- Author: Jeannette E. Warnert
Fighting the wildfire was hampered by steep and narrow roads, houses with wood-shingle roofs, a restricted water supply, and fire hydrants that were incompatible with neighboring cities’ trucks. The wildfire, which burned for almost 72 hours, took 25 lives, devastated over a thousand acres of land, and destroyed more than 3,500 homes.
Oakland now requires all new Oakland Hills houses to have fire-resistant roofs, which include slate, clay, concrete roof tile or steel shingles, according to the Builders Wildfire Mitigation Guide, published by the UC Division of Agriculture and Natural Resources.
“These materials are more accessible now than in 1991,” said Steve Quarles, a researcher at the Insurance Institute for Business and Home Safety, a Florida-based organization that conducts studies on natural disasters aimed to reduce human and financial loss. Quarles retired from UC Cooperative Extension Aug. 1 after serving for 26 years as a wood durability advisor. “Probably most of them were available at that time, but now they are less expensive and people can acquire more information about them.”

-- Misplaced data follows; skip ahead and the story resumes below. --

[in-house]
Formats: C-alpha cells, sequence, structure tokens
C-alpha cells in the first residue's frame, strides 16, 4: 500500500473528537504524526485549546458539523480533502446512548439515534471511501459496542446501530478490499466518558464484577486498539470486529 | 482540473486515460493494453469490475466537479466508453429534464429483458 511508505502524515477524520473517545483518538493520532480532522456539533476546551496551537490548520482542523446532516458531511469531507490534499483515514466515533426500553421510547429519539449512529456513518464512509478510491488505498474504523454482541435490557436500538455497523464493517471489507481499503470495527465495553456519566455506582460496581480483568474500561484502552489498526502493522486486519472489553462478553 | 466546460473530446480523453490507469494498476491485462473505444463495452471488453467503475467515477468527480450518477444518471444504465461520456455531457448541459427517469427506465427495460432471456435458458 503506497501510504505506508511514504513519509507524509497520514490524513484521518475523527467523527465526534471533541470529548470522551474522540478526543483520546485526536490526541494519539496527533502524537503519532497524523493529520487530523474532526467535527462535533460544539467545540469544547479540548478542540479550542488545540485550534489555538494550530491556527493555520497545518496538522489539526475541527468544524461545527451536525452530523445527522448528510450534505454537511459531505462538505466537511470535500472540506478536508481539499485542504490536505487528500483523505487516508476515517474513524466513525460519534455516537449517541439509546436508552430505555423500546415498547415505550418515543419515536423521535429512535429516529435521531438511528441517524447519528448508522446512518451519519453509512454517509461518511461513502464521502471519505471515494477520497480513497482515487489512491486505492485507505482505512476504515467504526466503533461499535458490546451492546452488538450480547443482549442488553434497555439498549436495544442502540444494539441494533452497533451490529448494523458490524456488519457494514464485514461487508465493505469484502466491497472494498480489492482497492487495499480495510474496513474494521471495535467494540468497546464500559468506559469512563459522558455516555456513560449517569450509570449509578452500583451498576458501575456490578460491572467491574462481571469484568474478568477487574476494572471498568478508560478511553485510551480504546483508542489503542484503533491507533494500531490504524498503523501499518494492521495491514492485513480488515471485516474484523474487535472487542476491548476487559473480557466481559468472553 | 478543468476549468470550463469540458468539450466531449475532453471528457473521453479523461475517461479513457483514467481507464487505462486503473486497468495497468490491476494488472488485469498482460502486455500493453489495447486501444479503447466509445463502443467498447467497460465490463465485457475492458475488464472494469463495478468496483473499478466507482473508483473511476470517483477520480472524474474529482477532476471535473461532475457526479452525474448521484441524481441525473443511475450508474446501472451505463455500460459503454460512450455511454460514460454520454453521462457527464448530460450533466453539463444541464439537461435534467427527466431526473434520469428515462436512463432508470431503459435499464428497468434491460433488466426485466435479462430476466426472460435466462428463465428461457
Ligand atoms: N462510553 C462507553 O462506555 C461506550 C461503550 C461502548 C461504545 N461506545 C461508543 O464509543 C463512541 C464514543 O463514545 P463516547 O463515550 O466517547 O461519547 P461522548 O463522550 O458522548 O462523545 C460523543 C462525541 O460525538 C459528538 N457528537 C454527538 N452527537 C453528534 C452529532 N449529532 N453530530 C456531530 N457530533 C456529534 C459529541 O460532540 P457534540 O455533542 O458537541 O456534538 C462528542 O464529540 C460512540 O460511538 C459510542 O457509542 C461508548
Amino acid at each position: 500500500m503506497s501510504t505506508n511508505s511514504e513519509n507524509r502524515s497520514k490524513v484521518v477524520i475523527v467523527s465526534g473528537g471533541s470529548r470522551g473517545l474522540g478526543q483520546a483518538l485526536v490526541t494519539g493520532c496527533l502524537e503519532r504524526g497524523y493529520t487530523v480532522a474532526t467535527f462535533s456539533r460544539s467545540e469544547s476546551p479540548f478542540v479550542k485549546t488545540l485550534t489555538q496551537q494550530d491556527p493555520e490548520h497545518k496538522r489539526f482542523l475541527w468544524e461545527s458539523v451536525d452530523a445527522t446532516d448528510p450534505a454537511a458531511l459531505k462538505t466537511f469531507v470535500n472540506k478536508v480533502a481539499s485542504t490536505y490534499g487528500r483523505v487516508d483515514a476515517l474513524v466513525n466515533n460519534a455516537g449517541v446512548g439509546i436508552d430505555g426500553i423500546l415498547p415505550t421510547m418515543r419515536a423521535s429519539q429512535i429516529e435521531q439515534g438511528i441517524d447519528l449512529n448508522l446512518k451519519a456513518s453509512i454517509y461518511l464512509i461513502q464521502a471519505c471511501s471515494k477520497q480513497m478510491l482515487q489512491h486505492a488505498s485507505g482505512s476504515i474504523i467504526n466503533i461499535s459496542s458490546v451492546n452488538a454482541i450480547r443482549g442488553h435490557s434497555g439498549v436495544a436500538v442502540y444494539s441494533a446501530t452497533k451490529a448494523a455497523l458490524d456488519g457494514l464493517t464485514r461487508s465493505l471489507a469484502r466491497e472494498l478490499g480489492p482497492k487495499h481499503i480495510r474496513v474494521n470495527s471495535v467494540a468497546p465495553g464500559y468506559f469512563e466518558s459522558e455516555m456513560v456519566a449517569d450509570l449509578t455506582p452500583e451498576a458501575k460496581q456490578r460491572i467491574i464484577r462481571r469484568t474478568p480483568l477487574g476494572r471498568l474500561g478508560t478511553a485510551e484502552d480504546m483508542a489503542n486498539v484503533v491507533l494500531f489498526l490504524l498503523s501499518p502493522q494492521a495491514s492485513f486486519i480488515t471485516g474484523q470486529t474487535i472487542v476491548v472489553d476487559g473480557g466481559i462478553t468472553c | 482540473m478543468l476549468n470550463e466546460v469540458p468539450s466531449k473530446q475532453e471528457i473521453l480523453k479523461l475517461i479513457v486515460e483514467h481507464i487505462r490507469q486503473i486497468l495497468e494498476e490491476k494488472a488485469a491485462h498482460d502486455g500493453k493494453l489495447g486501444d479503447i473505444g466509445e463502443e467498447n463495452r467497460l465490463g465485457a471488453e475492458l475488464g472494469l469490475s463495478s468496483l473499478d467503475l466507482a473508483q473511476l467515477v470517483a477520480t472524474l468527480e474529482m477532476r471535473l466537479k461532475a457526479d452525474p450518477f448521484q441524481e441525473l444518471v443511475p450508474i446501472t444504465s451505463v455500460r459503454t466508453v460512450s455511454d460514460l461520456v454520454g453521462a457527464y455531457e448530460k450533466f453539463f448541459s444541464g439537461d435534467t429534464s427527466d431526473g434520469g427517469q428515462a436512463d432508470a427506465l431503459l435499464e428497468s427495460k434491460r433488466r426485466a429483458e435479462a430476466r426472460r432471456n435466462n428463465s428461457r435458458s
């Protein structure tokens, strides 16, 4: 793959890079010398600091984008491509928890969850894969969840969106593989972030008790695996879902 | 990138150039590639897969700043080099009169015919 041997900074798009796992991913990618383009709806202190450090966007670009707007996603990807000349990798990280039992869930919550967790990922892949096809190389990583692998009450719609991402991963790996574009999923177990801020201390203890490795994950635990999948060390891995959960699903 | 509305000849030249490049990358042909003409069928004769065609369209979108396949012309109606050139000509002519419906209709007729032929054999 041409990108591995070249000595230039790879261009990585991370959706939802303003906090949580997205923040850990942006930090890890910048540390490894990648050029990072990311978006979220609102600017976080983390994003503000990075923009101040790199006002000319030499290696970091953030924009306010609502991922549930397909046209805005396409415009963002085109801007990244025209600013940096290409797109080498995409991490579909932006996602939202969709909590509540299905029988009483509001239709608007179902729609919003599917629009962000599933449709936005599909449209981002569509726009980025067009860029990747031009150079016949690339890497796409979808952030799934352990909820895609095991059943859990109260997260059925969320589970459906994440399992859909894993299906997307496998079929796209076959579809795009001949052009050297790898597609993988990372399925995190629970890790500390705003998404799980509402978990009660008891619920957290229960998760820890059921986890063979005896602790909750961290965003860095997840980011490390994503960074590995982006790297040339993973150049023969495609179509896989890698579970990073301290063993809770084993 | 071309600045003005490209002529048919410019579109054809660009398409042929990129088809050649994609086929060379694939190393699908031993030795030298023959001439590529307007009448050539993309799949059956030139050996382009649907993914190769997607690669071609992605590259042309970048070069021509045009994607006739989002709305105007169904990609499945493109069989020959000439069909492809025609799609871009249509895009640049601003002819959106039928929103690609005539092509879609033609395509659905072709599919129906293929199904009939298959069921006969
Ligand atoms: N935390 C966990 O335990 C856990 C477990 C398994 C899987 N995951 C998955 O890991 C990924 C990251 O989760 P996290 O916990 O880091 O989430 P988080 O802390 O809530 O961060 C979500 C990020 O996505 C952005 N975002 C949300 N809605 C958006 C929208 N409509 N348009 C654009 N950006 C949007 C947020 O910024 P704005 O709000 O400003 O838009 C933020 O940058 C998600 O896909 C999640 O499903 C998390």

How to decipher nutrition labels
Claudia Mosby, The Redding Record-Searchlight
A heart-healthy, sugar-free or low-fat label on your favorite box of crackers at the store doesn't automatically mean it's a healthy food item. These eye-catching labels draw attention to what may be a healthier choice, but to accurately assess the item's nutritional value you need to read and understand its nutrition facts label.
According to Concepcion Mendoza, nutrition family and consumer science advisor at University of California Cooperative Extension in Shasta and Trinity counties, nutrition facts labels became mandatory in the early 1990s. These labels list the number of calories, fat grams and nutrients per serving for a food item, along with its percent of daily value recommendation.